Spinach – Napoleons with grilled chicken, avocado, and spinach.
Sweet Potatoes – I just like to have these on hand.

I think I may just have some local ingredient on the table every dinner this week. I’ll keep track – that would be great.

Saturday, March 6, 2010

Egg Ham Spinach Pizza

Friday Menu – Egg, Ham, and Spinach Pizza and Salad

I got the spinach on the pizza, the salad greens, and the salad scallions at the market. We love this pizza and the first time we made it were fascinated by the idea of an egg on top of a pizza. Once the egg is broken it makes for a lovely sauce. I don’t change a whole lot in this recipe, so I’m just going to give you the link. I have been known to make my own crust. The major change I make is I fry the eggs on the stove and then put them on the pizza. Putting the raw eggs on the pizza got messy and I found the cooking time for the rest of the pizza and the eggs were different. You either got perfect eggs and overcooked the rest of the pizza or raw eggs and perfect bubbly cheese.


Thursday, March 4, 2010

Crispy Thai-Style Seared Salmon

Wednesday Menu – Crispy Seared Salmon, Edamame

This is my favorite way to eat salmon. I love the thin crust created on the outside of the Salmon with this method. I made a brothy sauce with it last night, but it would be good with any sauce that is recommended for fish. The following recipe would be especially good with rice. Edamame is our new favorite vegetable option. Everybody loves popping the beans out of the pods and into their mouth – kids, mom, dad. I had frozen Edamame. I boiled and heavily salted water, then added the Edamame and boiled for 4-5 minutes.

Crispy Thai-Style Seared Salmon
Adapted from Rachael Ray’s Big Orange Book

2 T oil, divided
½ small onion, thinly sliced (local, got it at the market)
2 cloves of garlic, minced
½ jalapeno, seeded and thinly sliced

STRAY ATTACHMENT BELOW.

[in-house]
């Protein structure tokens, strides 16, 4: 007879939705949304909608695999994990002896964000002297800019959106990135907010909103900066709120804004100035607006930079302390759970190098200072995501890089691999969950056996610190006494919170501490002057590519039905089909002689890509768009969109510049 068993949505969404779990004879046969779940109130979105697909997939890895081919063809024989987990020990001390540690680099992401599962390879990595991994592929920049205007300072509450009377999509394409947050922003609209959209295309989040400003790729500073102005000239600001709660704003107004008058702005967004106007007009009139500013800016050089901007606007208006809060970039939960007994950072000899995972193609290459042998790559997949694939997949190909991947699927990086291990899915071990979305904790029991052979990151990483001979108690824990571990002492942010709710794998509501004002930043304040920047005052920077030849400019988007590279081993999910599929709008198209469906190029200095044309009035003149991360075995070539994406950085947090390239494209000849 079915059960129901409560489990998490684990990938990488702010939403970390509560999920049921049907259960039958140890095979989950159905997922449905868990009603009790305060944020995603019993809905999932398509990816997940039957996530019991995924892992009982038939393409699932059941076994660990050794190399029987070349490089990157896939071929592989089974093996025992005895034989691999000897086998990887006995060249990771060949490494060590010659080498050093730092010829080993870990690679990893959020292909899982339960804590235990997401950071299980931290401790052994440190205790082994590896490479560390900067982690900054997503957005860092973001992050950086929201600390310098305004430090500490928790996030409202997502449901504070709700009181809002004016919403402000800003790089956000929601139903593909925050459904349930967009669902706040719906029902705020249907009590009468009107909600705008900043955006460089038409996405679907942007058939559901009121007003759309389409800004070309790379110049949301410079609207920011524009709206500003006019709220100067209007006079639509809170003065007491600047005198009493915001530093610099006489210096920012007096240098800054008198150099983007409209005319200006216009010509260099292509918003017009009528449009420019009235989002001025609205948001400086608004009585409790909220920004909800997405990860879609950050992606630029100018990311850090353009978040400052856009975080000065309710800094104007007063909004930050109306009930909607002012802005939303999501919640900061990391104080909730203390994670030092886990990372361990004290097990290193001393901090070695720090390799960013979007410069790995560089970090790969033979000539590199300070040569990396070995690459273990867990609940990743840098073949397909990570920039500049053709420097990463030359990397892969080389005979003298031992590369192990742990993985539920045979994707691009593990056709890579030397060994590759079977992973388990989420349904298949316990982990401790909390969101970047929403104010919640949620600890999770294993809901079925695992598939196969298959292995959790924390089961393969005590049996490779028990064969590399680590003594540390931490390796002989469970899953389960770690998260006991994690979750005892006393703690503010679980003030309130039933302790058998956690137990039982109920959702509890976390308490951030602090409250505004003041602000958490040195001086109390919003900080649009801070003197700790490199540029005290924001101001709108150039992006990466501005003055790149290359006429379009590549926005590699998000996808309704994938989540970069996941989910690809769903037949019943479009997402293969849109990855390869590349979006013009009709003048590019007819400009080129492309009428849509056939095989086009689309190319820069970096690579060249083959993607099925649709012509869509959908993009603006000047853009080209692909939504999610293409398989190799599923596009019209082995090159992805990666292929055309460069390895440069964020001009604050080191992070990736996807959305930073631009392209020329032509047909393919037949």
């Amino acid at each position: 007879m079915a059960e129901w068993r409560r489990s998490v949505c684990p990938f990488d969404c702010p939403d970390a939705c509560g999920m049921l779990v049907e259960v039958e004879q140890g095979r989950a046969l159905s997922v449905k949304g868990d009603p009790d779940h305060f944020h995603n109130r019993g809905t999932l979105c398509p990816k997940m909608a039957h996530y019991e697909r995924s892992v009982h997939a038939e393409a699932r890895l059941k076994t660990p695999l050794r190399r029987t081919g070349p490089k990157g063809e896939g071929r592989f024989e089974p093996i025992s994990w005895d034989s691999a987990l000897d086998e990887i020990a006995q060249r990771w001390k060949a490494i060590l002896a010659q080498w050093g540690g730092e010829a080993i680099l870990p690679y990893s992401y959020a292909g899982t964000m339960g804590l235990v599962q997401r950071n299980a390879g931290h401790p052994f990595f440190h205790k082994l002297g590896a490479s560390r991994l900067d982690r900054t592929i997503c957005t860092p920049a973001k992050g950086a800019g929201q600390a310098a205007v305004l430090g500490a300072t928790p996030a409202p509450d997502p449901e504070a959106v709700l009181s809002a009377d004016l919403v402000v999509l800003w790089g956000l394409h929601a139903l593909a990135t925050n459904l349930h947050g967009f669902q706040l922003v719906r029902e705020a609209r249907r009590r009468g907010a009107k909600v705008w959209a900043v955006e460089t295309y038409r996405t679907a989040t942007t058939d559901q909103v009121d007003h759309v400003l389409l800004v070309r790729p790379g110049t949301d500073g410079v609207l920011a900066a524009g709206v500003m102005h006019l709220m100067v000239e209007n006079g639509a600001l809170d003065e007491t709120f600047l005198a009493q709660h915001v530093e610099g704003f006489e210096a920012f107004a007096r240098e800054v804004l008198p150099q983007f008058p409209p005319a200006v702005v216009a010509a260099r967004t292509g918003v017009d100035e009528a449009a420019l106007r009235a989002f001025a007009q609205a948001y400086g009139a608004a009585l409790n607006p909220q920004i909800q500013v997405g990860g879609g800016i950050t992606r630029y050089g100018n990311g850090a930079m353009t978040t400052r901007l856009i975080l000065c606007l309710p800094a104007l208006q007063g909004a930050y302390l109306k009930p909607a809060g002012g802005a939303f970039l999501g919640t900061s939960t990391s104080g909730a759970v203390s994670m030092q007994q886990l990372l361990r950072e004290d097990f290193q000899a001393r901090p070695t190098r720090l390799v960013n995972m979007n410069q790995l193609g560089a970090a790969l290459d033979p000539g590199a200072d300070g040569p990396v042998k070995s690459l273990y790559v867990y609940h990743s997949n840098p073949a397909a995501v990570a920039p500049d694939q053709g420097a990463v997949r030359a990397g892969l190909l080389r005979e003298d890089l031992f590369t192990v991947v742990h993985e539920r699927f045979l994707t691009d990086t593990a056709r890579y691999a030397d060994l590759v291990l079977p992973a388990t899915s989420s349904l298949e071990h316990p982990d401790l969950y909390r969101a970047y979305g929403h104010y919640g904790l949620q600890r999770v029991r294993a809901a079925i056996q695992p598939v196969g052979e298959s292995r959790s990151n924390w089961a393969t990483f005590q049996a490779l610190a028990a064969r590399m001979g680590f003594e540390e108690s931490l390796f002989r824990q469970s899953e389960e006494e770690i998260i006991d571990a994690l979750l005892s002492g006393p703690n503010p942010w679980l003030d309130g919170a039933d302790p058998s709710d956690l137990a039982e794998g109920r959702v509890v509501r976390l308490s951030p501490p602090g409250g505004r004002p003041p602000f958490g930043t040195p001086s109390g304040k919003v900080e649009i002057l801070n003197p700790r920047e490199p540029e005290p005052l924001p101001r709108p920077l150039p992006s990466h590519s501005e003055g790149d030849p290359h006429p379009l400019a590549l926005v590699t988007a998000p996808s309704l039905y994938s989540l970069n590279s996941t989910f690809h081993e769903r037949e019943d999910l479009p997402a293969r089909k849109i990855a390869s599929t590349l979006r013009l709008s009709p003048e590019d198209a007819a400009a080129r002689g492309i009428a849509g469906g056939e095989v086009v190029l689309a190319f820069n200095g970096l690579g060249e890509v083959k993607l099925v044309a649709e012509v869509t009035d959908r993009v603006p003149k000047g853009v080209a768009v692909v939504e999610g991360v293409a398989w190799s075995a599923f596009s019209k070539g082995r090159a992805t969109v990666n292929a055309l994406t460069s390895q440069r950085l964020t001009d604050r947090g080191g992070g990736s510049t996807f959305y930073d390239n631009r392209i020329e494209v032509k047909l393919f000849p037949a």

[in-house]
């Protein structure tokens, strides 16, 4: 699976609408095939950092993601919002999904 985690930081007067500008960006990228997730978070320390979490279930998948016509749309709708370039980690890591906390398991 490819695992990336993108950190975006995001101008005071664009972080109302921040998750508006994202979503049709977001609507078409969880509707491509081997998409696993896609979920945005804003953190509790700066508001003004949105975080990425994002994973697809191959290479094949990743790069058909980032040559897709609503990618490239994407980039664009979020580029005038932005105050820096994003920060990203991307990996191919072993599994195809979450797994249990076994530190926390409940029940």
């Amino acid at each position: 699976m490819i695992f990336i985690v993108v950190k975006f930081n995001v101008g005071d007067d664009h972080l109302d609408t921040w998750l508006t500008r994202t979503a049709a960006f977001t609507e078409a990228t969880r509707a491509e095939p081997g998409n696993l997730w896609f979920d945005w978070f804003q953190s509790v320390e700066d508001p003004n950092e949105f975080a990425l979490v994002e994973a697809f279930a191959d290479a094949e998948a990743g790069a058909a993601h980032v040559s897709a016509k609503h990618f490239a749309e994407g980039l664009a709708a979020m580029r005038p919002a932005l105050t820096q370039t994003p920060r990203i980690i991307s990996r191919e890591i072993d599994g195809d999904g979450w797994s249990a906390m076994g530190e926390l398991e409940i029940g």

½ inch fresh ginger, peeled and minced
Salt and pepper
½ cup chicken broth
Salmon filet
¼ cup of cornstarch, adjust amount as needed
1 T lime juice
2 – 3 T cilantro leaves, chopped (local, got it at the market)

Heat 1 T oil in small skillet over medium-low heat. Add sliced onion, garlic, jalapeno, and ginger. Season with salt and pepper and stir frequently until onions are slightly caramelized. Add the chicken broth to deglaze the pan, then bring to a boil. Bring heat to low and simmer for 5-10 minutes.

In another skillet heat 1 T of oil. Season the fish with salt and pepper and dredge in cornstarch, shaking off the excess. Add the fish to the hot skillet, skin side down, and cook 3-4 minutes per side.

Add lime juice to the sauce. Put sauce into the bottom of a pasta dish, place the fish on top of the sauce, and sprinkle with cilantro.

Wednesday, March 3, 2010

Chicken and Brown Rice

Brown Rice is a whole grain, has essential nutrients (B vitamins, iron, magnesium, zinc), and has the three times the amount of fiber than white rice. I get it, it’s good for you, BUT it’s so temperamental to cook. Then I discovered this recipe that uses a bunch of ingredients you can get locally in the winter, is a true comfort dish, and makes the brown rice melt in your mouth.

The information on Brown Rice and this recipe is originally from Everyday Food January/February 2010.

Tuesday Menu – One Pot Chicken and Brown Rice
Adapted Closely from Everyday Food January/February 2010

1 T olive oil
4 chicken thighs, bone in skin on, or boneless/skinless
Salt and pepper
1 large onion, cut into wedges
2 celery stalks, cut into 1 ½ inch pieces
1 cup celeriac, cut into 1 inch cubes (the last item of our 2009 CSA)
4-6 carrots, cut into 1 ½ inch pieces
1 bay leaf
1 ¾ cups chicken broth